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At last: Violin to push out HANA appliance

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We should be seeing HANA running on a Violin Memory platform, a HANA appliance, probably within 60 days. This is a forthcoming Violin Memory array using TLC flash with embedded servers running SAP's HANA in-memory database.

Conversations with people who understand what's happening in Violin have added additional clarity to our view of the company's plans.

The idea is to get rid of network latency when serving up data from a storage array. With flash memory Violin is also getting rid of disk latency. By using TLC, 3-bit per cell flash, Violin is lowering the cost/GB. TLC flash is very cheap: about 2.25 x the cost of 15K SAS disks per GB.

The box may be called something like a Violin 8000, or some number bigger than 6000, we think, and will likely contain:

  • Intel Xeon 5600 servers, possibly two to four 2-core to 6-core processors. Some proportion of the server resource will run the flash array controller and management functions. The others will run HANA.
  • 3-bit (19nm NAND flash), from Toshiba we think. The existing Violin 6000 has up to 32TB of MLC flash. We can envisage up to 48TB of TLC flash in the same 3U rackmount box. This will be over-provisioned, we think, and use wear levelling and other techniques to reduce the number of writes and get an acceptable endurance from the TLC flash.
  • Non-blocking crossbar switch running at memory speeds between all of the NAND and all of the CPUs. There will be ample CPU and memory for the use case.
  • Network interfaces will, we think, be 1 and 10Gbit/E.

Violin already has RAID protection in the 6000 box. The coming system will add:

  • Deduplication
  • Snapshots
  • Cloning
  • Mirroring and replication
  • Disaster recovery
  • Thin provisioning
Jonathan Goldick at SSSS

Violin SW CTO Jonathan Goldick and slide at Solid State Storage Symposium

These new features will start being announced "this calendar year", according to Violin Memory's software chief technology officer, Jonathan Goldick. Goldick was talking about the tech at the Solid State Storage Symposium held in San Jose on 25 April. See and hear his video presentation here (check just past the 12-minute point and onwards to find the futures bit). We can expect announcements in the next 30 to 60 days.

Goldick said the aim is to provide the same enterprise-class set of features as those found in a tier 1 enterprise storage array.

Violin as a platform

The green items in the box are servers

Software use cases are:

  • SAP HANA in-(flash) memory database appliance;
  • Other databases such as ones from Microsoft, IBM, Oracle and Sybase - VMware virtual desktops; and
  • Big data analytics

Referring to the platform slide above, Goldick said: "You will see announcements from among these partners of their software running directly inside our box."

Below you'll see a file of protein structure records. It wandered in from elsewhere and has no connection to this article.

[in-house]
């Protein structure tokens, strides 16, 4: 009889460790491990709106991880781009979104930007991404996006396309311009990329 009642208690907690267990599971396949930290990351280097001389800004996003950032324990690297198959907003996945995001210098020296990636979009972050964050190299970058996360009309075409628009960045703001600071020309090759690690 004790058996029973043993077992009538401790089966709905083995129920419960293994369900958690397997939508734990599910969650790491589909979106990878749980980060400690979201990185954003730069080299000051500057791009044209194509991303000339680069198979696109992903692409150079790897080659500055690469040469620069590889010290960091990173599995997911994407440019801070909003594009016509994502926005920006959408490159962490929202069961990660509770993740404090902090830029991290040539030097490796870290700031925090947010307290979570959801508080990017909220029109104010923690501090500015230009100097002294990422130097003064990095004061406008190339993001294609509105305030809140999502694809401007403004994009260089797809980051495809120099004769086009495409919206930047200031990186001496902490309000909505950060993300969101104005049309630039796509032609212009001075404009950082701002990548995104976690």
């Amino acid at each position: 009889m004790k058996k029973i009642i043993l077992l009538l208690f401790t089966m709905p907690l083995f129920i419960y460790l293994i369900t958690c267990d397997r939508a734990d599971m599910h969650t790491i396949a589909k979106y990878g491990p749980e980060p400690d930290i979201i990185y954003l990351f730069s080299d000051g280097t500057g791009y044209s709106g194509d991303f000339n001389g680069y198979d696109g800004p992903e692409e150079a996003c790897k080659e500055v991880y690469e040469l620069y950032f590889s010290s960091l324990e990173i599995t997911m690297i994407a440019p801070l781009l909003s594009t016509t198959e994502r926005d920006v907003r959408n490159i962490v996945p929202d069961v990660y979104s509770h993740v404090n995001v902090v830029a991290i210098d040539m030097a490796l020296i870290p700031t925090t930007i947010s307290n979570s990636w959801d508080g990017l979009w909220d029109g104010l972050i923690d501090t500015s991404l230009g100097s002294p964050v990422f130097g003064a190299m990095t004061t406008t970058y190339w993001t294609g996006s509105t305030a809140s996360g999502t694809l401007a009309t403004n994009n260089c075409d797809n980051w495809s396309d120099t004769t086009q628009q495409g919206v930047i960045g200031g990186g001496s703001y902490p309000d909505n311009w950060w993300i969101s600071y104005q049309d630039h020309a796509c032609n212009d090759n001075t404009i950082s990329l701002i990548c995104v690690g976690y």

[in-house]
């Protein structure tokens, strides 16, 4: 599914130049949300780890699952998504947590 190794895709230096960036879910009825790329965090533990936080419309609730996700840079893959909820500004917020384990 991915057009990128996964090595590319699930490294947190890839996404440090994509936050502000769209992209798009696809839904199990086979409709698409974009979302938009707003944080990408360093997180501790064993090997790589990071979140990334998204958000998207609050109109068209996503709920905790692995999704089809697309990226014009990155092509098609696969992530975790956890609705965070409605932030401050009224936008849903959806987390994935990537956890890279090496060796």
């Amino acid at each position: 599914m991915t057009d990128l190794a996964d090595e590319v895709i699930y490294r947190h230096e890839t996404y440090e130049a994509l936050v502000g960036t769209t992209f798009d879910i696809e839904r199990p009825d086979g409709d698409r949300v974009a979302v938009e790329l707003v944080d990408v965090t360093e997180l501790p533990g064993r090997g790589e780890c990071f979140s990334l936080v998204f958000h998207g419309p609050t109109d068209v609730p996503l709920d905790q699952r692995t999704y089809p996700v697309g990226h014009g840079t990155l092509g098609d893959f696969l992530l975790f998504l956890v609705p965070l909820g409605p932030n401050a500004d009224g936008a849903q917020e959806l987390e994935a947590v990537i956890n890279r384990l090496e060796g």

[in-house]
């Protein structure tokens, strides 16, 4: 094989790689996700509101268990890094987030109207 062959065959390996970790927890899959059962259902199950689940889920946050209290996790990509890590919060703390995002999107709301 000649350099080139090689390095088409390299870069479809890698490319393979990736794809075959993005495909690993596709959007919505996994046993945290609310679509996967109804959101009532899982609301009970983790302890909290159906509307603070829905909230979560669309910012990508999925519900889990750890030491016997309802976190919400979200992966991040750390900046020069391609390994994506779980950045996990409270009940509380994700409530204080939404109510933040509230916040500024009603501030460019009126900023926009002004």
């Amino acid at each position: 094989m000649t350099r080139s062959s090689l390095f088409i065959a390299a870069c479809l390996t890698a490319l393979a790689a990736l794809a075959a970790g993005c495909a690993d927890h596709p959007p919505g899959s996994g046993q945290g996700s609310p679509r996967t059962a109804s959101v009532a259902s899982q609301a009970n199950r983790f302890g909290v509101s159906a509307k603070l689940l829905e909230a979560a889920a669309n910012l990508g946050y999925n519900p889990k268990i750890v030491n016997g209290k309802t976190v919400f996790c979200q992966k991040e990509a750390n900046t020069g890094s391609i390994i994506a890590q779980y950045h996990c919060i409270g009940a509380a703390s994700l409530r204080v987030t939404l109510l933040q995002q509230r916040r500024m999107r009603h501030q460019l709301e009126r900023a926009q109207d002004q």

It's about having the data and the application in the same place.

There are two focuses here. One is on optimising capacity and the second is on optimising performance.

By using deduplication, which we are told Violin now has, Violin is lowering the cost/GB and can take it below the cost of fast spinning disk: 15K Fibre Channel drives. Capacity-Optimised flash arrays, like XtremeIO, Pure Storage, GreenBytes, Tintri, and SolidFire offer deduplication ratios of between 3:1 to 5:1. A source said: "We can see that the cost/GB of solid state Capacity-Optimised flash is starting to become less than magnetic media. We are talking now – it has happened."

Optimising performance is being done by reducing latency so that an I/O-bound application can run as if it were not I/O-bound at all, with all data accesses occurring in microseconds, at RAM or flash speed. The factors affecting latency in I/O-bound applications are:

1) Bandwidth – Higher bandwidth means less time elapsed to send a serial packet from A to B. 8GB/sec has half the transmission latency of 4GB/sec Fibre Channel.
2) Network driver latency – Typically the CPU on the server has to intervene for Ethernet but the HBA offloads the work and has lower latency for FC.
3) Network switch congestion – Packets get buffered and delayed in delivery; iSCSI is more likely to behave like this.
4) Deduplication – Symbol lookups.
5) Media rotational delays (driven by rotational sped of media).
6) Garbage collection cycles.
7) Seek delays on magnetic media.
8) Compression.

Violin is pressing on with its intention of having its memory array plus embedded servers become an application platform and not just be a variant storage array using flash technology.

This is Violin Memory building something like an Oracle Exadata or Exalytics system, but faster – and no doubt cheaper – storage, servers, and software with host network interfaces, all in one box. It is also similar to EMC's idea of running applications using spare X86 engines in its VMAX arrays or X86 processors in its Isilon scale-out filers.

As far as we know EMC has no plans to have applications running in its Project Thunder box. ®

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